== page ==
This finding did not support the hypothesis that Half Life 2 and Portal would see higher levels of enjoyment than Fallout 3 (See Table 3). Post hoc comparisons showed slight variations in mean score for the three conditions: Half Life 2 had the highest hedonic enjoyment mean score, Fallout 3 reported the second highest, and Portal had the lowest. H3a and H3b predicted that player reports of fun would be higher with the non-morally challenging condition, while reports of suspense would be higher with the morally challenging condition. H3a was not supported as all three conditions showed similar mean scores for fun. H3b was also not supported as levels of player reported suspense was higher in the violent, non-morally challenging condition than in the violent, morally challenging condition. When looking at the individual measures of hedonic enjoyment, there was borderline significance of game played on the factor of suspense between Fallout 3 and Half Life 2 as well as between Portal and Half Life 2. Post hoc comparisons using the Bonferroni test indicated that the mean score for Fallout 3 was slightly lower than Half Life 2, while the mean score for Portal was significantly different from Half Life 2. For the hedonic factor of fun, there was no significant effect of game played between any of the three conditions. Means comparisons showed that each condition had similar scores based on the fun factor. This did not support the hypothesis that non-morally challenging games would see higher levels of fun and lower levels of suspense than morally challenging games.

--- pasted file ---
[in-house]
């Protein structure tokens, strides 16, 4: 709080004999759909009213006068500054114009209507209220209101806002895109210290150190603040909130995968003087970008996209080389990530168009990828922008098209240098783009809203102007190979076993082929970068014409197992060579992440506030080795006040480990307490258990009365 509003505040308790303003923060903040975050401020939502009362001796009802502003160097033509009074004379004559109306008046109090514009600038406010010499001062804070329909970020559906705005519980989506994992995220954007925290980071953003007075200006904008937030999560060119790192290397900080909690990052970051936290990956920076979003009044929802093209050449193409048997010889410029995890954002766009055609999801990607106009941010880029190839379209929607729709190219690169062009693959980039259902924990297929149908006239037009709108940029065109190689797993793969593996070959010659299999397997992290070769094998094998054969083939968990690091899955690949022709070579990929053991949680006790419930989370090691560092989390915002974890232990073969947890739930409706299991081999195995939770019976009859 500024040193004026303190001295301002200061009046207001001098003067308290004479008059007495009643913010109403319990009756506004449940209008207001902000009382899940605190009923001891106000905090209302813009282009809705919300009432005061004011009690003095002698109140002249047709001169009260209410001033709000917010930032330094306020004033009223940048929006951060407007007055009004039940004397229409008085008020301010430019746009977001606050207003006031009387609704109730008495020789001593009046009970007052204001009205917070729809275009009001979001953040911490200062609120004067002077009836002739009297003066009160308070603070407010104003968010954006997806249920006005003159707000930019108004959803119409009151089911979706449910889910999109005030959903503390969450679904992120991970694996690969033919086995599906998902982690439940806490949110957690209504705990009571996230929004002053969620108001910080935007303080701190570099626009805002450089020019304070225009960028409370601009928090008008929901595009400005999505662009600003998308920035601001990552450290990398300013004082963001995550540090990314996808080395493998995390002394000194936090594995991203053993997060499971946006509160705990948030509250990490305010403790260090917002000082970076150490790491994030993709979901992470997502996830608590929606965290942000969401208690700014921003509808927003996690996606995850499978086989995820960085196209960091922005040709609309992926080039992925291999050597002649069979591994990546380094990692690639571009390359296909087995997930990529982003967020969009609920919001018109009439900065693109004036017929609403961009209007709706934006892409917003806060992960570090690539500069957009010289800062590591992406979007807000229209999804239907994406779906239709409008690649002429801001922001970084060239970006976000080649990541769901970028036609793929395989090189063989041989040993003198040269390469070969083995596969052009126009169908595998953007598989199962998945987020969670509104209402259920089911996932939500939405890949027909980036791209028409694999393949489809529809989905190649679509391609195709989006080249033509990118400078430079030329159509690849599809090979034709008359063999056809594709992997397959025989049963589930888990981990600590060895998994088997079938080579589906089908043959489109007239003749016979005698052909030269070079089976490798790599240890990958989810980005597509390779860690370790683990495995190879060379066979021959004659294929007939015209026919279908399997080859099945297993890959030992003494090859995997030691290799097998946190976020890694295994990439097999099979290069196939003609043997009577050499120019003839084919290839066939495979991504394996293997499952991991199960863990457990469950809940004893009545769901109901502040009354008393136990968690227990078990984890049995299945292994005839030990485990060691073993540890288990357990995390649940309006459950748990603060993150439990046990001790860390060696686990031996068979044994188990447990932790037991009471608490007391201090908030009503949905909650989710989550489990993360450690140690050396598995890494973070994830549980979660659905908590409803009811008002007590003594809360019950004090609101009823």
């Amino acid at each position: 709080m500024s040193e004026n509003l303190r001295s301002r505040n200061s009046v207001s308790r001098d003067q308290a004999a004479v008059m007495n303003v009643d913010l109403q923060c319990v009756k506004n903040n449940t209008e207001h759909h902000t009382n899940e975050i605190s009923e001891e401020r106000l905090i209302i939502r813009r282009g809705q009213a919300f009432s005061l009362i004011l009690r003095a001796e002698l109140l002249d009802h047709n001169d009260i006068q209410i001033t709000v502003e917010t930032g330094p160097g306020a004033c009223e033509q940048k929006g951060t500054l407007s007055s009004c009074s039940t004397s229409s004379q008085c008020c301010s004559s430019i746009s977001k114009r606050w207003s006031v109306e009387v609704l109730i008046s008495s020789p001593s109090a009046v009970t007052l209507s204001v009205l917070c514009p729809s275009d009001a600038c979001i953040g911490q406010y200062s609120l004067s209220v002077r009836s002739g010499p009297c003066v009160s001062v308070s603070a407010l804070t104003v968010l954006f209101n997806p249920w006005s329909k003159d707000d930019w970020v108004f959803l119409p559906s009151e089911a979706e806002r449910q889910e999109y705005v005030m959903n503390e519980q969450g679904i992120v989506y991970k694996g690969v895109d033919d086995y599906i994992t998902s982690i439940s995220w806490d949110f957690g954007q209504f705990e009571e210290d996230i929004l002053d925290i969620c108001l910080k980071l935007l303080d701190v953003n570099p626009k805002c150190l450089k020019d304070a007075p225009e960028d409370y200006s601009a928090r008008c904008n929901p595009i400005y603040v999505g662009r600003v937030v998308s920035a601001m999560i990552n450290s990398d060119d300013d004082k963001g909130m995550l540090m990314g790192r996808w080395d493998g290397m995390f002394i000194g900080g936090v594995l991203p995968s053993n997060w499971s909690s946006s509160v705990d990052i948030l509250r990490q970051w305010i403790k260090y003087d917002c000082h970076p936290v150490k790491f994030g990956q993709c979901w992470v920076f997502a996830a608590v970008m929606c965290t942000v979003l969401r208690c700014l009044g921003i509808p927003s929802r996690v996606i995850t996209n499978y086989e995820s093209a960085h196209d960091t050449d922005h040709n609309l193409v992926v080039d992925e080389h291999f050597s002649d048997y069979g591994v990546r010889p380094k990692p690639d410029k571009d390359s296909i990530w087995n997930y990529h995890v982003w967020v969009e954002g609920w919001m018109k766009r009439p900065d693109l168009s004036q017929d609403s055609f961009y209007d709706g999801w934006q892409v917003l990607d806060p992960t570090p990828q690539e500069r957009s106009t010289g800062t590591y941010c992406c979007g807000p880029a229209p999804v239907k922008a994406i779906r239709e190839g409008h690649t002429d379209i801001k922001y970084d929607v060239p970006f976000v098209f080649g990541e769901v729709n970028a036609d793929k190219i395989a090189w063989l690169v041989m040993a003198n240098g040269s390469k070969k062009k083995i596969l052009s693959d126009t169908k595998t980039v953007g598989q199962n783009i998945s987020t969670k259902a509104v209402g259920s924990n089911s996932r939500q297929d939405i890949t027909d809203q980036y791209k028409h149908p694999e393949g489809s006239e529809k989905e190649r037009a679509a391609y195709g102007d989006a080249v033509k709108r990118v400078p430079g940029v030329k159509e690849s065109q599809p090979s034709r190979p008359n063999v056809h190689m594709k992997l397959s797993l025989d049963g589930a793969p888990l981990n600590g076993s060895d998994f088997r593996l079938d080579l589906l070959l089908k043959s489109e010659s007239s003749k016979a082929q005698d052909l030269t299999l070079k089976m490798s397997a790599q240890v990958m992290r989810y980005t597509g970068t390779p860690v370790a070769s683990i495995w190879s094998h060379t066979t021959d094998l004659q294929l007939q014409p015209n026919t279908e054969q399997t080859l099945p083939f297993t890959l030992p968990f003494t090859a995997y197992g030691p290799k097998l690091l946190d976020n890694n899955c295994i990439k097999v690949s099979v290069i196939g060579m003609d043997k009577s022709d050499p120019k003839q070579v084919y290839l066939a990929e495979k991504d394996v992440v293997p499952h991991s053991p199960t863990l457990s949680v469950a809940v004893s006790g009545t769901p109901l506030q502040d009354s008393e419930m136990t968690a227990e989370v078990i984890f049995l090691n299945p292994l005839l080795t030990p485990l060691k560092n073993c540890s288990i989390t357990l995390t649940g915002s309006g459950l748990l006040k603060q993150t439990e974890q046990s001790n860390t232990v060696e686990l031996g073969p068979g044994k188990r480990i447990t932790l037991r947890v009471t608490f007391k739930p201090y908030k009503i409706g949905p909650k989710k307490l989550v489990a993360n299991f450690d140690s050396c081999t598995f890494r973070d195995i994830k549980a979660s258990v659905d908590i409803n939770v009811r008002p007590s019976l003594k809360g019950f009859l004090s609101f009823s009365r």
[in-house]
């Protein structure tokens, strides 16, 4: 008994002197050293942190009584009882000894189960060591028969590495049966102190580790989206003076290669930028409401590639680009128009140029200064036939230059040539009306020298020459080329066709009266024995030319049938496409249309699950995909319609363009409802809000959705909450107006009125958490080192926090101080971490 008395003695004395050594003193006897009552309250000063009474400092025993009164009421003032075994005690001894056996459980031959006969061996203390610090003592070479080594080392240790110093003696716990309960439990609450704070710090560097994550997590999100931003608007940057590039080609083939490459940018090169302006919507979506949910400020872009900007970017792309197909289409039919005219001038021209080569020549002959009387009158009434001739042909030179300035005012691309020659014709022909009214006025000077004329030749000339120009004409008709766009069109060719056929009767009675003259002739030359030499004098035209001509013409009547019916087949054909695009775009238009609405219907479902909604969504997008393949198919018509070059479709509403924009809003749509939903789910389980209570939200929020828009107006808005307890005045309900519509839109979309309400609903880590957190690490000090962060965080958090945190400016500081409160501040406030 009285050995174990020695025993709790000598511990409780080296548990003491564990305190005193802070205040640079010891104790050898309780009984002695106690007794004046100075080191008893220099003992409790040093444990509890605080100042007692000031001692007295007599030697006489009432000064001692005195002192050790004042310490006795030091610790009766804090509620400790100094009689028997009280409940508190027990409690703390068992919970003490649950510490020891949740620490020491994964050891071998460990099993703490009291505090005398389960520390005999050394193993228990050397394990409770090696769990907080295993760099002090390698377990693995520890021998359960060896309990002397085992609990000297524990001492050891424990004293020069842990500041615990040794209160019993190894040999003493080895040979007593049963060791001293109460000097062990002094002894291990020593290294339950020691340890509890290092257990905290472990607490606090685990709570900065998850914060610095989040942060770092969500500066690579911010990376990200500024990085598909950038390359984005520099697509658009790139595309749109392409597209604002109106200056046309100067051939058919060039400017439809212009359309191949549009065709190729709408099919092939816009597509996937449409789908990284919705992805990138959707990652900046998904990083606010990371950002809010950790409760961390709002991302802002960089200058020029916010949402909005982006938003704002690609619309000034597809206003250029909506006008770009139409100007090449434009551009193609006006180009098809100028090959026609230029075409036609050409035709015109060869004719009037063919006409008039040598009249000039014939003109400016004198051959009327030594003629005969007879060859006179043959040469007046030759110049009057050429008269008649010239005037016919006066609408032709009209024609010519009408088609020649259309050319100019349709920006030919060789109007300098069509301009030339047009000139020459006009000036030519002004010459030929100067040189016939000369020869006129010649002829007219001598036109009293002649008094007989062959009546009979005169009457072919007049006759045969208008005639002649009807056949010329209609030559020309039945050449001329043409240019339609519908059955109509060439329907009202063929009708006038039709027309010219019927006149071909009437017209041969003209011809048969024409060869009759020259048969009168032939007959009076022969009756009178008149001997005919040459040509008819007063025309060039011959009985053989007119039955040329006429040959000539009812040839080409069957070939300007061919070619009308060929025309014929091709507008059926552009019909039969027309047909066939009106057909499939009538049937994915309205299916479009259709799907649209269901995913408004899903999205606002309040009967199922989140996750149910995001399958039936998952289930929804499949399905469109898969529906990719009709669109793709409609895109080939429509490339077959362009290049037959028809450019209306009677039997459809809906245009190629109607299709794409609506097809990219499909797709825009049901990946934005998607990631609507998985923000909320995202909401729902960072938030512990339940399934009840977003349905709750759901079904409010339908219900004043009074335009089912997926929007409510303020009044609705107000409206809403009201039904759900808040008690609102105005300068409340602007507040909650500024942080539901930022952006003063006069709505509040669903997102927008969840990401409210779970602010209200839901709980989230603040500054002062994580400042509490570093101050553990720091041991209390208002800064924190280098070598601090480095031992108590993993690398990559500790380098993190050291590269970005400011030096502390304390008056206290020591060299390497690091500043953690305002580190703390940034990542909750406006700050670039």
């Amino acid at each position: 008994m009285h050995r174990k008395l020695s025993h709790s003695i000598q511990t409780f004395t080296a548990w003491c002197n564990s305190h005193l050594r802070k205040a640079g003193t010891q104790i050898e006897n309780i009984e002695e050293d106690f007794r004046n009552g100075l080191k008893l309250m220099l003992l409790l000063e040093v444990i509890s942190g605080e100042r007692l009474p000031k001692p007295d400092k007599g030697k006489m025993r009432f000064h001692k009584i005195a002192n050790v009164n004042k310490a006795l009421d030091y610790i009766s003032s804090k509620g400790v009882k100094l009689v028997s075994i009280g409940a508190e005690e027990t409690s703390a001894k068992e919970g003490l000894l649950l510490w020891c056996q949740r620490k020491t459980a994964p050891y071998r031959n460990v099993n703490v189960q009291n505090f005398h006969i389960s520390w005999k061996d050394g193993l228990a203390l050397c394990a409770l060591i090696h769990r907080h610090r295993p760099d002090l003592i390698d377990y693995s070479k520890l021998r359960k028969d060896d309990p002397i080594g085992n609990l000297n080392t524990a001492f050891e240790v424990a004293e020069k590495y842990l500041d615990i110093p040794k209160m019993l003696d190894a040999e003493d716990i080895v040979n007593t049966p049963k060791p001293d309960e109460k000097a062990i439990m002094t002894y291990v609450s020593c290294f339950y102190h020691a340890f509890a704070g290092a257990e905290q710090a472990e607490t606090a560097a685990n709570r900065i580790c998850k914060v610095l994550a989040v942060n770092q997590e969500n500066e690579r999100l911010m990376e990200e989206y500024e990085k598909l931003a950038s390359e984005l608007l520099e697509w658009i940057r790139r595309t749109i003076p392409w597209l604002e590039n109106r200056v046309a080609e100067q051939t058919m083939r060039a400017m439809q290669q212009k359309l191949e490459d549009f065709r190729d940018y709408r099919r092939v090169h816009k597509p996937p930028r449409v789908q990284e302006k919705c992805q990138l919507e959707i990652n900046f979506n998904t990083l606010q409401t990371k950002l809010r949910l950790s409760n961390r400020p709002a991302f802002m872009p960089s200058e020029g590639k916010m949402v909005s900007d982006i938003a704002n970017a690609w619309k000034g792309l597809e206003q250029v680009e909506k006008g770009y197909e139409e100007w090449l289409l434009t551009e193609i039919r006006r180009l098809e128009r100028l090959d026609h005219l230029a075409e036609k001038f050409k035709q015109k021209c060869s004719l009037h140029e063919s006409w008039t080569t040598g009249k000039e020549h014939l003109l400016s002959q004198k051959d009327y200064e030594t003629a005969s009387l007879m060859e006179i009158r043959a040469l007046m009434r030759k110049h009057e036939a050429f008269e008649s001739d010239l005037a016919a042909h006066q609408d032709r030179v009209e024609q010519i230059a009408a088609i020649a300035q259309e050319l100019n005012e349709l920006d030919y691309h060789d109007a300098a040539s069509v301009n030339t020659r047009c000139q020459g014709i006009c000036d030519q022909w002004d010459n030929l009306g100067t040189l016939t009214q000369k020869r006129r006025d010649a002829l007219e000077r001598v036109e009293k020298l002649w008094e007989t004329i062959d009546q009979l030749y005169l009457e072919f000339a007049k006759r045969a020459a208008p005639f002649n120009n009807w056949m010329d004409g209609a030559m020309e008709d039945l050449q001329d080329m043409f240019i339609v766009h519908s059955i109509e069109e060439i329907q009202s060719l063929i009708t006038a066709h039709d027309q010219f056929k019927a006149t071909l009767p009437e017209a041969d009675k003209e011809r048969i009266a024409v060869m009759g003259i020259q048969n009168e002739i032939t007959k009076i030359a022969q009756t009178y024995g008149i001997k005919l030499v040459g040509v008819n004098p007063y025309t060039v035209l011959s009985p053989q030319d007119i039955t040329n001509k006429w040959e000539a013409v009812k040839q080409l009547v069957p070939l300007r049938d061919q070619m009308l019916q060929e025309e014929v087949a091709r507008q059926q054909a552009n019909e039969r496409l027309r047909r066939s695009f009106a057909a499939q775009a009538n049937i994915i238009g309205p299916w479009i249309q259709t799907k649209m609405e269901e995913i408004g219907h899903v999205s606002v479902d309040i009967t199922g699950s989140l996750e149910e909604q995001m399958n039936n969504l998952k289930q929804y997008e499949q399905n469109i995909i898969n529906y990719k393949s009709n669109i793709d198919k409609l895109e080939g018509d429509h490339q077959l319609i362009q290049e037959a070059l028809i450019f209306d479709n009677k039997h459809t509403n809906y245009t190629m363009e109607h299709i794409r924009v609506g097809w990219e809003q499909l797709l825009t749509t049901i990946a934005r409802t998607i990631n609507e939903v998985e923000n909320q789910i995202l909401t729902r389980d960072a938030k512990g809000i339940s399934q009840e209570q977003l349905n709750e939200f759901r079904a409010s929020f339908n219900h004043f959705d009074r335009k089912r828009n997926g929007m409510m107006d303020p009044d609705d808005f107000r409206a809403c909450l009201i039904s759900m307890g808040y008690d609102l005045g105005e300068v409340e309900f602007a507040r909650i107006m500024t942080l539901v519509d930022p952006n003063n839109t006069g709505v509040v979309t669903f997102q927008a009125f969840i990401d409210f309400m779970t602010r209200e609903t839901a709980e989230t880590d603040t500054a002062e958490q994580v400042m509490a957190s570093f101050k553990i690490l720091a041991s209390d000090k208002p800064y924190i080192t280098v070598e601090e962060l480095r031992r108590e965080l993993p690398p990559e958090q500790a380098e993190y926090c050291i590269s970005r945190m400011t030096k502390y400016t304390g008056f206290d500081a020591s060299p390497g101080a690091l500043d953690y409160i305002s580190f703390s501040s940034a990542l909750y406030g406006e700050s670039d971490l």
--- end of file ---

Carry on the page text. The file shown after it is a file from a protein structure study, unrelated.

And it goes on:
Table 3: Levels of Enjoyment, Fun and Suspense
This study has attempted to analyze the impact of morally driven gameplay on player appreciation and enjoyment. The possible outcome of eudaimonic responses to video games was established through its presence in other forms of media (music, art, etc.) and through the establishment of video games as a comparable form of media to films, which have been studied in prior appreciation studies. The evidence suggests that a morally challenging game may inspire higher levels of eudaimonic appreciation than a non-morally challenging game, but that there are factors other than the moral qualities of a game that may produce eudaimonic appreciation.
Morally Challenging Games as Predictors of Appreciation
H1a predicted that morally challenging game experiences would result in higher eudaimonic appreciation than non-morally challenging games. Results showed that there was a significant difference in eudaimonic appreciation between the violent, ethically challenging Fallout 3 and the violent, non-ethically challenging Half Life 2. Portal, the non-violent, non-ethically challenging condition, was also significantly higher in appreciation than Half Life 2. In other words, both Fallout 3 and Portal scored higher in player appreciation than Half Life 2. This finding only partially supported the H1a hypothesis, as the Portal condition was not expected to report high levels of eudaimonic appreciation.